Inflation is, alongside war and climate change, the biggest fear of our age. Historically it often came to be depicted as the Fifth Rider of the Apocalypse. Especially when due to badly managed monetary policy, inflation gave rise to social unrest, even revolution. When asked to comment on the monetary situation of his native Royal Prussia, a country torn between the Order of the Teutonic Knights and the Kingdom of Poland, famous cleric, astronomer and mathematic Niklas Koppernigk – better known by his Latin name Copernicus (1473-1543) – produced a series of monetary reports hailed for their theoretical clarity and succinctness. Encapsulating the basic principles of contemporary monetary theory commensurate with the thoughts of a man responsible (amongst many things) for the invention of the heliocentric paradigm and the principles of modern science, one of Copernicus’s central tenets was: “keep the currency stable!” In his 1526 memorandum Copernicus argued that there were four plagues of mankind: war, plague, hunger, and…wait…coin debasement. From a modern perspective this seems somewhat far-fetched. Whilst war, disease and dea(r)th are indeed known as Riders of the Apocalypse, money and coins are not. Yet contemporaries obviously put them into that type of box. Contrary to the first three evils, Copernicus proposed, which were visible and easily discernible, coin debasement – the then main cause of inflation – was not: bad money led to a slow and almost invisible corrosion of the common weal. Debasement was so dangerous, especially because it happened literally invisibly, slowly but steadily corroding and corrupting the body politic from within – through inflation. Bad money would cause commerce to decay, prices to rise and economy to decline. Foreign merchants stopped vending their goods if all they got in return was debased coin. Bad coins would purchase nothing in foreign lands, either. In the end this would lead, Copernicus argued, to the utter ruin of the country.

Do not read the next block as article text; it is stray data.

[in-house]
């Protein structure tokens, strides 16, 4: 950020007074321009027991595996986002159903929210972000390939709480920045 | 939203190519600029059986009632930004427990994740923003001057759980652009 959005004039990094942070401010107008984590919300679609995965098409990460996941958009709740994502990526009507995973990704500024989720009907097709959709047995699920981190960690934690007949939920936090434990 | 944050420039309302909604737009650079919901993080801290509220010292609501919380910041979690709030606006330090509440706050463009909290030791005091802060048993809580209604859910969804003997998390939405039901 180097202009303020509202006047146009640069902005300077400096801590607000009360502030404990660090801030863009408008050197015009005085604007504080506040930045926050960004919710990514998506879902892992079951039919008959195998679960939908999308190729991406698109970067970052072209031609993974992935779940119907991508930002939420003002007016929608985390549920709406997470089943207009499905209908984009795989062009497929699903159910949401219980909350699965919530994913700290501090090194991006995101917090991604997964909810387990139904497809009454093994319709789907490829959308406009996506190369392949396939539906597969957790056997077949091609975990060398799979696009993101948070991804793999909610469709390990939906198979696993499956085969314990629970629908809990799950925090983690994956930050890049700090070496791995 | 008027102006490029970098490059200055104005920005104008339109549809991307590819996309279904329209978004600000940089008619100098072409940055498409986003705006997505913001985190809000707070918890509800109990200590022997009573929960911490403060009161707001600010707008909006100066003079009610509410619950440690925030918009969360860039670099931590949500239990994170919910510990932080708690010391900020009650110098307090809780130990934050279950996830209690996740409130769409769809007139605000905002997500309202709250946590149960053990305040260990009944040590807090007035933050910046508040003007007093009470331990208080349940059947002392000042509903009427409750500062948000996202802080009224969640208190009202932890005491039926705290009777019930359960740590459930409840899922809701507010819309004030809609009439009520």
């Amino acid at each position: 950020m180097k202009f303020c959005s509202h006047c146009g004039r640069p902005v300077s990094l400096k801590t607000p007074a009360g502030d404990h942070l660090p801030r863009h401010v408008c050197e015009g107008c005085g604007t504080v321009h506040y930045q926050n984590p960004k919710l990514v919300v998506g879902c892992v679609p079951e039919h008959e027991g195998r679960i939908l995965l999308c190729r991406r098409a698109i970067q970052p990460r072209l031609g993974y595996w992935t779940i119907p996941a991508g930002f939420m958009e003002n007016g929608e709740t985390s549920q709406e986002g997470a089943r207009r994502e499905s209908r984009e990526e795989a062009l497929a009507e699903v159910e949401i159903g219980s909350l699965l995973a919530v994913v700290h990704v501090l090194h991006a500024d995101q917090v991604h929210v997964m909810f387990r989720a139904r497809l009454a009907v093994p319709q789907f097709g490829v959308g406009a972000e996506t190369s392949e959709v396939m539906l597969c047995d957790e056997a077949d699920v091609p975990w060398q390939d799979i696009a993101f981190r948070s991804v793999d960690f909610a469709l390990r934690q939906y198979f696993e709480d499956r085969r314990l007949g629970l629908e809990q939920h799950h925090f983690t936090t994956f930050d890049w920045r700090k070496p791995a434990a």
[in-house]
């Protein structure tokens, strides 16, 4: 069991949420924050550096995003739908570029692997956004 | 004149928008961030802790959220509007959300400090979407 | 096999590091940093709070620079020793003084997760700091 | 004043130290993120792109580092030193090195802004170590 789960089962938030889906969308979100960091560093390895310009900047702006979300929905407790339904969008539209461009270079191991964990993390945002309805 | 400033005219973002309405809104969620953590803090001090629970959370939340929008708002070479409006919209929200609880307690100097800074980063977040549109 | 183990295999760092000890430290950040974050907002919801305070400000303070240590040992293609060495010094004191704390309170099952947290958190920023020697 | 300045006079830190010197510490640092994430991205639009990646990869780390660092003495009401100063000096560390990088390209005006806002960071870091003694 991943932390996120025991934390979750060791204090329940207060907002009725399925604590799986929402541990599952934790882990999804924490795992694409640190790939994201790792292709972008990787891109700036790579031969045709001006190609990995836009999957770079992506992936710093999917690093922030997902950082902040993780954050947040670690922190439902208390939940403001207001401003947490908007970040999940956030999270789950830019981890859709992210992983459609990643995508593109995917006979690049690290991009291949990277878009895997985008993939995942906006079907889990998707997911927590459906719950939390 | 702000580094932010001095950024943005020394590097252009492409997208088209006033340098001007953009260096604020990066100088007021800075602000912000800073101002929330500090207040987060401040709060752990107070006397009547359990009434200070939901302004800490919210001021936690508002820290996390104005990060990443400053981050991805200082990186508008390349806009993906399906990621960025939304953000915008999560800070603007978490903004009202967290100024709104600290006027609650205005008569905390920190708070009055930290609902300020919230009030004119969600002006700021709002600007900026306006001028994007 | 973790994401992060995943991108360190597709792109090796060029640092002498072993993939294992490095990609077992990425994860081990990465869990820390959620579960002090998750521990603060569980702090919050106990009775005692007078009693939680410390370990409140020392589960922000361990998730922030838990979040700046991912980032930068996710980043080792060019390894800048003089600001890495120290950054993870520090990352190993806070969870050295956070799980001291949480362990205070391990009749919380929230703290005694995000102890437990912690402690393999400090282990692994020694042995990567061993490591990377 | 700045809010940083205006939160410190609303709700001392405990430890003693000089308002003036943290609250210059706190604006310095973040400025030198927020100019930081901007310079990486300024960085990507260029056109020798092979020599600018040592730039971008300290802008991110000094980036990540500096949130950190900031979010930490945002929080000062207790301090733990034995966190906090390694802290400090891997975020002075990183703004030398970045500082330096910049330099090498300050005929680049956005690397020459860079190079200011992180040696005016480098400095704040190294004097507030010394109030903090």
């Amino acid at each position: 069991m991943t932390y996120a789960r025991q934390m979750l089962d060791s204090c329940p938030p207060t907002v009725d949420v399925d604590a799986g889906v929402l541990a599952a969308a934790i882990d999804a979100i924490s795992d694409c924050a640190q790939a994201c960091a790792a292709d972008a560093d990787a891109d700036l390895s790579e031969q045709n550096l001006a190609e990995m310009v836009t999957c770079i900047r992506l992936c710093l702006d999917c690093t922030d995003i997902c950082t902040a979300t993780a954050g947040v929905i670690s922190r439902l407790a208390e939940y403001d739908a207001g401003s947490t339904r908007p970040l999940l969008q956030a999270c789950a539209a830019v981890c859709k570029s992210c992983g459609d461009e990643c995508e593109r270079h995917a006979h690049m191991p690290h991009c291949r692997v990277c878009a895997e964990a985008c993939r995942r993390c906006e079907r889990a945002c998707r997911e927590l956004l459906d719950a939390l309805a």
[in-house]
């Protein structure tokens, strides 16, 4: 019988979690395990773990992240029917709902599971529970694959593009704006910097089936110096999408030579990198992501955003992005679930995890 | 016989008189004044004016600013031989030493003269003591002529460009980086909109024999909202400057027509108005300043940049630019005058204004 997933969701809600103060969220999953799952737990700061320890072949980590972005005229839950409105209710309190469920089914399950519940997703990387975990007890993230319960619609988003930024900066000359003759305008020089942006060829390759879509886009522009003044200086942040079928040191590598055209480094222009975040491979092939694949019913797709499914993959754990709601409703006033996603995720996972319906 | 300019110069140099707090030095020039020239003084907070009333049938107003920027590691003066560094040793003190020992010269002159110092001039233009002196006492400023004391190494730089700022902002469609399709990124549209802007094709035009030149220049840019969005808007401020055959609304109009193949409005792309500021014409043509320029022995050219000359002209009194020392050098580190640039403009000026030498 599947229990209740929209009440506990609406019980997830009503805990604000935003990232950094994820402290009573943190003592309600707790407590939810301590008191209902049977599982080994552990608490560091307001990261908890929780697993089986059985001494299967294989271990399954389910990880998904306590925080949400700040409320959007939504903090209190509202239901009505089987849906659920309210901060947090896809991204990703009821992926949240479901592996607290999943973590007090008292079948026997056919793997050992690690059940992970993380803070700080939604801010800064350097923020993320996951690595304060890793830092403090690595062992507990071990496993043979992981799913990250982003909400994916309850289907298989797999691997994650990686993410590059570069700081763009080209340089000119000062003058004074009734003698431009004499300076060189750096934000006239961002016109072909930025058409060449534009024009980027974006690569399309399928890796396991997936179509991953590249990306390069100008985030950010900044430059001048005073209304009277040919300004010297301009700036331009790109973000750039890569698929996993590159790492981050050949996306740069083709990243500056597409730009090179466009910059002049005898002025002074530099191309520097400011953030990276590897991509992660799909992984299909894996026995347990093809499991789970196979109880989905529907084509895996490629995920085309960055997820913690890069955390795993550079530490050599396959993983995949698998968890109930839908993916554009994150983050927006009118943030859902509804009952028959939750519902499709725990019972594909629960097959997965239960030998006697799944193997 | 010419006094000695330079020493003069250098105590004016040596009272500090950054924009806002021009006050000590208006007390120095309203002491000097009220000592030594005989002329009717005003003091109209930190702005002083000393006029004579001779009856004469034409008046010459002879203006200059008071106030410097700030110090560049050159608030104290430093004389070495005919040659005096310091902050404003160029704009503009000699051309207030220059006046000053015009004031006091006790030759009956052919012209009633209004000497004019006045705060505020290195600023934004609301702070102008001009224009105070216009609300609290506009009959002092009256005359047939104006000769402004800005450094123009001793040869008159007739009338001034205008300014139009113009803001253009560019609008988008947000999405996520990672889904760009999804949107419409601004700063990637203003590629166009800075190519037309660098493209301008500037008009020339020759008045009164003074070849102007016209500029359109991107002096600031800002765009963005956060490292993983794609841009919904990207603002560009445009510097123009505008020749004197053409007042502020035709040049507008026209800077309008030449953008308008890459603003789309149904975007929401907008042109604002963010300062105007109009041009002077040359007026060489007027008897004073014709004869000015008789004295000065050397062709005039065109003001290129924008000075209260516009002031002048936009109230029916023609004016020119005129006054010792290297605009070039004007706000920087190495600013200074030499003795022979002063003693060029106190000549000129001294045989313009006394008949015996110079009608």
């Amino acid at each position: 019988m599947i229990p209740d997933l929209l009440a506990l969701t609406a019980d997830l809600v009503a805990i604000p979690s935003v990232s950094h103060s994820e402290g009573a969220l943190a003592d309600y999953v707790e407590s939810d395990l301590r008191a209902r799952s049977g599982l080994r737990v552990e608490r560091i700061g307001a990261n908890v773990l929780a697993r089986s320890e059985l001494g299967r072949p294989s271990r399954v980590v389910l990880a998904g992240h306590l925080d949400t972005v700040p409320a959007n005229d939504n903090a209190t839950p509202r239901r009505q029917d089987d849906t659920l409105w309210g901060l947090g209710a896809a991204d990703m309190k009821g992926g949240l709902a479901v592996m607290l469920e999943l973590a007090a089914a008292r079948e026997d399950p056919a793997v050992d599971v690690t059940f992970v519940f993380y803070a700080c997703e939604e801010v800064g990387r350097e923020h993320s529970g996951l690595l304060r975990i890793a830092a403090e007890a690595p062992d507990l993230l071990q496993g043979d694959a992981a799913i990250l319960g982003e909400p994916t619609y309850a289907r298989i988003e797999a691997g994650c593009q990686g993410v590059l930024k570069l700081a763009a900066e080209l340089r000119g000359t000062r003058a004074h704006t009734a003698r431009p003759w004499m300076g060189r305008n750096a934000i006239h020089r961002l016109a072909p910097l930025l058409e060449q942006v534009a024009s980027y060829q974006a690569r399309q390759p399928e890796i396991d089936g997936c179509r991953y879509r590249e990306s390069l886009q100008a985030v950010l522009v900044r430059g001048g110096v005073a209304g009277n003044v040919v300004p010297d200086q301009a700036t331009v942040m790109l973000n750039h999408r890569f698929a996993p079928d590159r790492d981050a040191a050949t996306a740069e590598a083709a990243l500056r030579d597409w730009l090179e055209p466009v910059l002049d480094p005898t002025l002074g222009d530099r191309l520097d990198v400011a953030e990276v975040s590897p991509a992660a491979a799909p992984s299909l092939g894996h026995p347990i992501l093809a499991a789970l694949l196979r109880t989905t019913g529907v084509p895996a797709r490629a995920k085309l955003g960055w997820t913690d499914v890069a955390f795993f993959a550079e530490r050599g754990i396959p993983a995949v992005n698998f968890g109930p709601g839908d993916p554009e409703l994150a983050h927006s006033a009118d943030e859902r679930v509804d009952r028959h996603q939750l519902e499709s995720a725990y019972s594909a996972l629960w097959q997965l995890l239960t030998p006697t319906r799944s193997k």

Whilst the peculiar monetary theories and causes for inflation in Copernicus’ time have long vanished, inflation hasn’t. Neither have the dangers and risks posed by inflation to the common weal. Today inflation recurs – along environmental degradation and climate change – as one of the biggest dangers to humanity. Copernicus certainly didn’t foresee the Anthropocene. Yet through his new theories he certainly contributed to capitalism and man-made environmental change. And he foresaw the social dangers of inflation and the risk it posed to societal cohesion. Today the situation is not very different from half a millennium ago.

Philipp Robinson Rössner, Martin Luther on Commerce and Usury (London and New York: Anthem, 2015) 

Philipp Robinson Rössner, Deflation – Devaluation – Rebellion. Geld im Zeitalter der Reformation (Stuttgart: Franz Steiner, 2012) 

Dirty Money, Capitalism and the Anthropocene is the first in a series of blog posts inviting researchers, scholars, artists, and economists to explore the complex relationships between money and environment.
Philipp joined us for the very first Money and Environment online session in 2021. His provocation can be viewed HERE.